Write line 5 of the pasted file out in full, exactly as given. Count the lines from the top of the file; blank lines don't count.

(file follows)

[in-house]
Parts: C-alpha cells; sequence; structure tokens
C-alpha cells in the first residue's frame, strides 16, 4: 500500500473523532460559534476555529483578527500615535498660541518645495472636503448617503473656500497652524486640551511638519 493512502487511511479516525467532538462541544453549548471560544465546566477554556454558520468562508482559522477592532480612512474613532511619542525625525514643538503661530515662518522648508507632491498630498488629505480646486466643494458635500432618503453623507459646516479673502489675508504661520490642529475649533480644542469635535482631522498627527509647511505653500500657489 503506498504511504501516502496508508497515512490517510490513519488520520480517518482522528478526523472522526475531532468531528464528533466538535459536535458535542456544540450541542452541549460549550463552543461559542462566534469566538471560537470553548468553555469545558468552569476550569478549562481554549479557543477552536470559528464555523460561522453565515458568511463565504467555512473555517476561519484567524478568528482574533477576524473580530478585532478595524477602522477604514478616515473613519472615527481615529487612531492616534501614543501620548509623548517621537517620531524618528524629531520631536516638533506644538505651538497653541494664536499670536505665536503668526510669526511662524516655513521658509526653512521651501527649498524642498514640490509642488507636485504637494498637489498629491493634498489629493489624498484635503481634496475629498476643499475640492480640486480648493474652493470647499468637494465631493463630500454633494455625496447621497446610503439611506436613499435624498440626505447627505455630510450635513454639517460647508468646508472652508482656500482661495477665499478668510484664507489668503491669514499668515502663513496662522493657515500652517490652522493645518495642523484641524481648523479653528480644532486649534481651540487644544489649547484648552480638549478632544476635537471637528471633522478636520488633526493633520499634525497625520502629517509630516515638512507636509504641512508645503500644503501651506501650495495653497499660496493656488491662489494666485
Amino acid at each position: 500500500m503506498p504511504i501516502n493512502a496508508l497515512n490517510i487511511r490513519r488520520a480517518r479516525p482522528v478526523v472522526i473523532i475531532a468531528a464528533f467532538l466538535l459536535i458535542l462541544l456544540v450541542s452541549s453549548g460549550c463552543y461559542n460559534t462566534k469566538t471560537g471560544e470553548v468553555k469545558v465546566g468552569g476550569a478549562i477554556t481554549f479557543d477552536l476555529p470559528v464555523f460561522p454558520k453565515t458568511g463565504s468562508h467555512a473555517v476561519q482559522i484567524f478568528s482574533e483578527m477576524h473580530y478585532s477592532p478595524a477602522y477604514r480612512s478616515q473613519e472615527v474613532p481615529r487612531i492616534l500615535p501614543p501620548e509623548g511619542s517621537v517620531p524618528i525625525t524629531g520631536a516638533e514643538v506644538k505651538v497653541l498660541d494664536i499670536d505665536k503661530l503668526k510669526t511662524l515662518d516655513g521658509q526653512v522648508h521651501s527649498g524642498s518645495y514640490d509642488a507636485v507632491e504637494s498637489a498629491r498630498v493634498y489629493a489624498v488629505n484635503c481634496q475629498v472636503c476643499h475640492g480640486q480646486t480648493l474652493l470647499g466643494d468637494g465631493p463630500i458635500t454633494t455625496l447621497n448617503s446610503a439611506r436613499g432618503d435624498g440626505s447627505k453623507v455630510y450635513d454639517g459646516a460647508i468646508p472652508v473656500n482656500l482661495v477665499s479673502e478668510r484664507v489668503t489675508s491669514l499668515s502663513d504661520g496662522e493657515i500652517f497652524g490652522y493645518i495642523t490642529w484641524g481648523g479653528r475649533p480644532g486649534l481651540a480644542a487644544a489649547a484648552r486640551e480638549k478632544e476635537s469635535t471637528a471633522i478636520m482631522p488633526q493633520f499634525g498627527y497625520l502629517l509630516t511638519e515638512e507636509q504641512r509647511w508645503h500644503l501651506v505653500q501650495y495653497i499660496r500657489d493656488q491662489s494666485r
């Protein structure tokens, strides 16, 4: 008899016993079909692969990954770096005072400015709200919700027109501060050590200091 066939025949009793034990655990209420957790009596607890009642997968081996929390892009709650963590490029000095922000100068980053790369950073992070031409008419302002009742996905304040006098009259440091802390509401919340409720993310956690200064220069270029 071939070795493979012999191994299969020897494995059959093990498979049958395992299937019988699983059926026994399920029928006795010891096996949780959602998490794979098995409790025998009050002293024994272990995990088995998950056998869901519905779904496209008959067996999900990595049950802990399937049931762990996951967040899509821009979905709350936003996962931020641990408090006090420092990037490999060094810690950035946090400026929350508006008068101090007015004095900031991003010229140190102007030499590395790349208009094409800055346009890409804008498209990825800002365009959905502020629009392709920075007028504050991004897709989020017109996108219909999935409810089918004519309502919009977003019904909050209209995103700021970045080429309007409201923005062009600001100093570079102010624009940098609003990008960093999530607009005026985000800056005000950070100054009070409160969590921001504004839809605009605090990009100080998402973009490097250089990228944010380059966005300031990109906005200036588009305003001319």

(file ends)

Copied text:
């Protein structure tokens, strides 16, 4: 008899016993079909692969990954770096005072400015709200919700027109501060050590200091 066939025949009793034990655990209420957790009596607890009642997968081996929390892009709650963590490029000095922000100068980053790369950073992070031409008419302002009742996905304040006098009259440091802390509401919340409720993310956690200064220069270029 071939070795493979012999191994299969020897494995059959093990498979049958395992299937019988699983059926026994399920029928006795010891096996949780959602998490794979098995409790025998009050002293024994272990995990088995998950056998869901519905779904496209008959067996999900990595049950802990399937049931762990996951967040899509821009979905709350936003996962931020641990408090006090420092990037490999060094810690950035946090400026929350508006008068101090007015004095900031991003010229140190102007030499590395790349208009094409800055346009890409804008498209990825800002365009959905502020629009392709920075007028504050991004897709989020017109996108219909999935409810089918004519309502919009977003019904909050209209995103700021970045080429309007409201923005062009600001100093570079102010624009940098609003990008960093999530607009005026985000800056005000950070100054009070409160969590921001504004839809605009605090990009100080998402973009490097250089990228944010380059966005300031990109906005200036588009305003001319």